Fighting maternal mortality in the Gambia

In a tiny barren village somewhere in Gambia, a woman is in labor but there are complications. Although health workers are present, none of them are qualified to provide emergency obstetrics care, meaning the woman will have to be transported to a larger hospital farther away from her location. Although maternal mortality is statistically on the decline, the Gambia remains one of the top ten countries in the world where it is most dangerous to become a mother.

Women in the Gambia are highly fertile however, many of them live under the national poverty line. Most women give birth to more than five children in their lifetime and lack of sexual education and birth planning makes each subsequent pregnancy more dangerous than the last. Last year alone, maternal mortality rates stood at 433 deaths per 100,000 live births (World Health Organization). CEO of Save the Children Carolyn Miles stresses that “conditions for mothers and their children in the bottom countries are grim, as nations struggle to provide the basic infrastructure for the health and wellness of their citizens”. Women living in remote and rural areas often lack the most basic tools for a medically sound delivery, such as clean water and cotton gauze.

What then are the main factors behind maternal mortality? Quality of care and availability of health services top the list. The primary cause of maternal deaths are delays in transporting women to health care facilities. In Gambia, a three-tier healthcare system separates rural clinics from basic clinics and major hospitals. The primary level consists of village health services, community health workers, and traditional birth attendants. The secondary level is made up of basic health clinics and facilities, and the tertiary level includes all major health centers and hospitals, as well as special privately-owned institutes or NGO-run institutes. In Gambia, only hospitals are qualified to provide emergency obstetrics care, meaning that women experiencing complications must be transported to a major hospital immediately.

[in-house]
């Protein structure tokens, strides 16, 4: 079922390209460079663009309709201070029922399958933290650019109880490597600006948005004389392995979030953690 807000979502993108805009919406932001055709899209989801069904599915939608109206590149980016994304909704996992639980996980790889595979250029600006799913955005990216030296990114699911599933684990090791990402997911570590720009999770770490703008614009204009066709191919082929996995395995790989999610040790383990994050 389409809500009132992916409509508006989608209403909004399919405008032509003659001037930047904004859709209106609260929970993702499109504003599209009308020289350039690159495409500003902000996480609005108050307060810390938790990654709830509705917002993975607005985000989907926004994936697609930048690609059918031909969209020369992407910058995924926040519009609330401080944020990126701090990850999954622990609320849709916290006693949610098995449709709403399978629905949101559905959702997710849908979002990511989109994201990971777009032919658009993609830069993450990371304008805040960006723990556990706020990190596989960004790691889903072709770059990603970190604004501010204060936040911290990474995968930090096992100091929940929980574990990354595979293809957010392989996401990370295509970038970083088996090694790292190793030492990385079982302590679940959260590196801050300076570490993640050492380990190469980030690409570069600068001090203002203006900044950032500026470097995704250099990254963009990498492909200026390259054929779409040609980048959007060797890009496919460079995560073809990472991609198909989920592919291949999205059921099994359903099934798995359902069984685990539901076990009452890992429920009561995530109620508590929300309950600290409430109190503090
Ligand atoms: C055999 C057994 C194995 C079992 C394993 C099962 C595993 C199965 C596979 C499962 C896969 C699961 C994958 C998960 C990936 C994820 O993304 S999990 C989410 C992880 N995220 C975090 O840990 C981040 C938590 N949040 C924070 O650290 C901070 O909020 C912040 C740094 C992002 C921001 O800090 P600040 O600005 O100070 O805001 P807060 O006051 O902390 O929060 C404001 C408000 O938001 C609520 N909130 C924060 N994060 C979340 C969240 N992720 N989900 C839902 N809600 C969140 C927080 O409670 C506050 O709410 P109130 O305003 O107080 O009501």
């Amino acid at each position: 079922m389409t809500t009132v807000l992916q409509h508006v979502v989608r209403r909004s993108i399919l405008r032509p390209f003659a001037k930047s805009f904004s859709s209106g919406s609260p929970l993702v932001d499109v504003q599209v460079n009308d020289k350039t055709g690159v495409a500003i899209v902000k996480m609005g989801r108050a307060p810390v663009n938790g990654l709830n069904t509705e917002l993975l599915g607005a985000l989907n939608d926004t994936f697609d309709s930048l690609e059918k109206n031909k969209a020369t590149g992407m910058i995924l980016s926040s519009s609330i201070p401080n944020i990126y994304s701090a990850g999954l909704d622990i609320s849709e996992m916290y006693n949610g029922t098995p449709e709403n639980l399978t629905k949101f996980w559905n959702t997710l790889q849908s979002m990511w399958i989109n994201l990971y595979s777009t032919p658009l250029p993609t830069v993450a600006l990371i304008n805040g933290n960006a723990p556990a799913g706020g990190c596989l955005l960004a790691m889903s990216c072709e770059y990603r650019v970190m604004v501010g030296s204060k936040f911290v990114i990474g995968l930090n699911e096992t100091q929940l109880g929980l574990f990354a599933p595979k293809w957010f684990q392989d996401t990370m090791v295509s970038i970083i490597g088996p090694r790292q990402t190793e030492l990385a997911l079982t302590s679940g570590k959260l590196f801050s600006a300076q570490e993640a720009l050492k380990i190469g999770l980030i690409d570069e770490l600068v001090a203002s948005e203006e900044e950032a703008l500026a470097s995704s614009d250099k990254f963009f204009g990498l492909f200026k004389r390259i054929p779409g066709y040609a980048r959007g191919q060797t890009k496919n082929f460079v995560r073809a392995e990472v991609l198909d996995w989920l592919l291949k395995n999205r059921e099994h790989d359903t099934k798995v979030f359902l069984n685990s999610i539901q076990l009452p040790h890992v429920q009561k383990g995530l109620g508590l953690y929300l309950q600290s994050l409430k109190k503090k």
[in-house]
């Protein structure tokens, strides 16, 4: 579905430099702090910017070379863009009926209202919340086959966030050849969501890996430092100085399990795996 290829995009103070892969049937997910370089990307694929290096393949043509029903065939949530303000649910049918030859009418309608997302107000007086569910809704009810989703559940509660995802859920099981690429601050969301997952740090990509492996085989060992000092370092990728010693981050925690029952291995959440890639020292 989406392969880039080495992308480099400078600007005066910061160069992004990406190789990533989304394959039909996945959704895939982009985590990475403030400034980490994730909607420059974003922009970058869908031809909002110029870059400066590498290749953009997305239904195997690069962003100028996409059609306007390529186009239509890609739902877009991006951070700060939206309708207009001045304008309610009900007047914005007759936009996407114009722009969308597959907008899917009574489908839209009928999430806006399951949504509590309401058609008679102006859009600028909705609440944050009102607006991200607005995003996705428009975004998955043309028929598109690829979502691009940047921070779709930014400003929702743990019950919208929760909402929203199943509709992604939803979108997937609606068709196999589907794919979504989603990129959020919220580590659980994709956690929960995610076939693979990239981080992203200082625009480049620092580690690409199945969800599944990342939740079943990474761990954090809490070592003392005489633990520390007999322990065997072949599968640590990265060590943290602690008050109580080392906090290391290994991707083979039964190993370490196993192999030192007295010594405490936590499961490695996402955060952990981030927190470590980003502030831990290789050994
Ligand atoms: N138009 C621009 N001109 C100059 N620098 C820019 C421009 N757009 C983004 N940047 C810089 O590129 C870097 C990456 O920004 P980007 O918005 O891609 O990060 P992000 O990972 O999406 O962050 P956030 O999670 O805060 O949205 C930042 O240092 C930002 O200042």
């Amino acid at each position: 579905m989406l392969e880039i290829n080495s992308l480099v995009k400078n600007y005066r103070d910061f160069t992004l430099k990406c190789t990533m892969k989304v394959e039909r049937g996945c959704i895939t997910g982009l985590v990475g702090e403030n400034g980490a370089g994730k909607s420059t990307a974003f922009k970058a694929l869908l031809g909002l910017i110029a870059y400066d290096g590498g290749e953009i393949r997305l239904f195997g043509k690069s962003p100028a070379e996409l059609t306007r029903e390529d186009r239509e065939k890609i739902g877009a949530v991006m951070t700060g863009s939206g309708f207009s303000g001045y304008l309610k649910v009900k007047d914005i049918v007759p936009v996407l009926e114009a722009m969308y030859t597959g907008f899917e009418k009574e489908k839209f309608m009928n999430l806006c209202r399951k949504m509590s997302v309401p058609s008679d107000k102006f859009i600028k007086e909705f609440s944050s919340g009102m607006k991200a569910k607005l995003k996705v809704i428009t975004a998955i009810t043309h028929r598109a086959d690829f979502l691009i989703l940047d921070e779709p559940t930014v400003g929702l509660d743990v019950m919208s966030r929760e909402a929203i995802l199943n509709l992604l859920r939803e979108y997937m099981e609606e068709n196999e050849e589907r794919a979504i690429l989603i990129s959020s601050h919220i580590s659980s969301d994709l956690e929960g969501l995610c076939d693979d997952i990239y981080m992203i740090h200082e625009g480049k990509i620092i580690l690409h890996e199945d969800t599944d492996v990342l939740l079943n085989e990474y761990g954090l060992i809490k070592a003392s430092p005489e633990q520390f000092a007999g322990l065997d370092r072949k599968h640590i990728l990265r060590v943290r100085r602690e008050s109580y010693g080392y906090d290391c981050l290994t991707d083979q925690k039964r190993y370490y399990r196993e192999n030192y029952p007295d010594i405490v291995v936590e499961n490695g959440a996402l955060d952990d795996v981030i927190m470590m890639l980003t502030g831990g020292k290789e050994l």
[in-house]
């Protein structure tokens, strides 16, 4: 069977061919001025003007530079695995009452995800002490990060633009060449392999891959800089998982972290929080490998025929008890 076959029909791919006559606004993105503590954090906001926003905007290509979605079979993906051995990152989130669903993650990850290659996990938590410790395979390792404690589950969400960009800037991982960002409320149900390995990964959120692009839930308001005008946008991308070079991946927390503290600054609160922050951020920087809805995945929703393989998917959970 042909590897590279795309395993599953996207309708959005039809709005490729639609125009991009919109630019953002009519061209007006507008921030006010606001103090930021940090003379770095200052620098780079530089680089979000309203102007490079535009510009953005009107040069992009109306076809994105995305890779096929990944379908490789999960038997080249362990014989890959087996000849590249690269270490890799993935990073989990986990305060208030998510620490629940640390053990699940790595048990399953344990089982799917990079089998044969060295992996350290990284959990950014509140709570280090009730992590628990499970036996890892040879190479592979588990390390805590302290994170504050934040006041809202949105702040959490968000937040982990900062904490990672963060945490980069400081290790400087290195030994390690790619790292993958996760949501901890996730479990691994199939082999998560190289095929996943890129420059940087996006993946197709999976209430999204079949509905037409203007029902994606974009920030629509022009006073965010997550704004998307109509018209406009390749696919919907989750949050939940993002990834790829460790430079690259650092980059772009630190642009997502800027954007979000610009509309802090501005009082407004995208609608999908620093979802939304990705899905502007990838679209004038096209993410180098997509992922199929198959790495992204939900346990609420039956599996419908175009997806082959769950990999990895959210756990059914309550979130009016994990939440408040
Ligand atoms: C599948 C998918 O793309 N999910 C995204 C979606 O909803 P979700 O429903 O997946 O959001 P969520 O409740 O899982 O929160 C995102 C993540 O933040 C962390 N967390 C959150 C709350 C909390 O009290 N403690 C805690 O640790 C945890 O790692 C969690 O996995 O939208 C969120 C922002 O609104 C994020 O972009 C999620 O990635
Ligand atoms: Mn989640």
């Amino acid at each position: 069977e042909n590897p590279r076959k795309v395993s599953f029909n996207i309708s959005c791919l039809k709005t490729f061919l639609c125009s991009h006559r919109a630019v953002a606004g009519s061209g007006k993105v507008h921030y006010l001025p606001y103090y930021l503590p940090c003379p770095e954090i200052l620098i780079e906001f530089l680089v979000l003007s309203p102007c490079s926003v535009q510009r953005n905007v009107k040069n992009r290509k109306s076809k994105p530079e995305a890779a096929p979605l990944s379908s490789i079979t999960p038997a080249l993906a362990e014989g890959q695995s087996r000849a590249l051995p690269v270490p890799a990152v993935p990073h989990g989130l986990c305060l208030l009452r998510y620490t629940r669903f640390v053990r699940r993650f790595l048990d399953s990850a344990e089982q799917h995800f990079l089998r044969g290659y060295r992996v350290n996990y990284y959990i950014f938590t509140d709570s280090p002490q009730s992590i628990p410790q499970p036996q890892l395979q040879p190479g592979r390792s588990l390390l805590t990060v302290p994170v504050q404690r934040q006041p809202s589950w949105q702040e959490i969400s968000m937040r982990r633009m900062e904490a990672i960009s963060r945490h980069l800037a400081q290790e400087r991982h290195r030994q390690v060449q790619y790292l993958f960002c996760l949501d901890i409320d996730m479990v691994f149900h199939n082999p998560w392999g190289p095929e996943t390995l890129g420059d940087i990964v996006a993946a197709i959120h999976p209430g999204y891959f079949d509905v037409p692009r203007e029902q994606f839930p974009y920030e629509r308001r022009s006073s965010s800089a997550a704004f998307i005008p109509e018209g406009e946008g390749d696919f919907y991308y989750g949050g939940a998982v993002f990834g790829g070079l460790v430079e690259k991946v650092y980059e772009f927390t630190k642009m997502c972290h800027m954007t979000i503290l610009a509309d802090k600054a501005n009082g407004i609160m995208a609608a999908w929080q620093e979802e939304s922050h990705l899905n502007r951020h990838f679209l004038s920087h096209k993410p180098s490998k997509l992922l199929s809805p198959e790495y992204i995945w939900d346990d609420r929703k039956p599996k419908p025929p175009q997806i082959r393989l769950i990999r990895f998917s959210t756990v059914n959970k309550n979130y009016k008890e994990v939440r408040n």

A decline in health workers has resulted in longer wait times at clinics, further increasing the delay in treatment. Currently, the average wait time at a clinic is 68 minutes, but this wait time only occurs when the clinic is adequately staffed. The ratio of doctors to patients is 1:1964, and the ratio of nurses to patients is 1:5614, which shows the apparent need for medical professionals. Expectant women are denied necessary antenatal and postnatal care, and many women avoid clinics altogether, choosing to give birth at home instead, where they won’t have to wait in line for a doctor.

There are needless and life-threatening delays in Gambia’s healthcare system that transform the process of birth into a fatal, feared one. Considering the great shortage in trained medical professionals at the smaller regional healthcare centers, increased spending on training healthcare workers would yield long-term benefits for women. Establishing a healthcare system that functions adequately in rural areas as well as urban areas, would decrease treatment delays and grant more women access to lifesaving prenatal and postnatal care.

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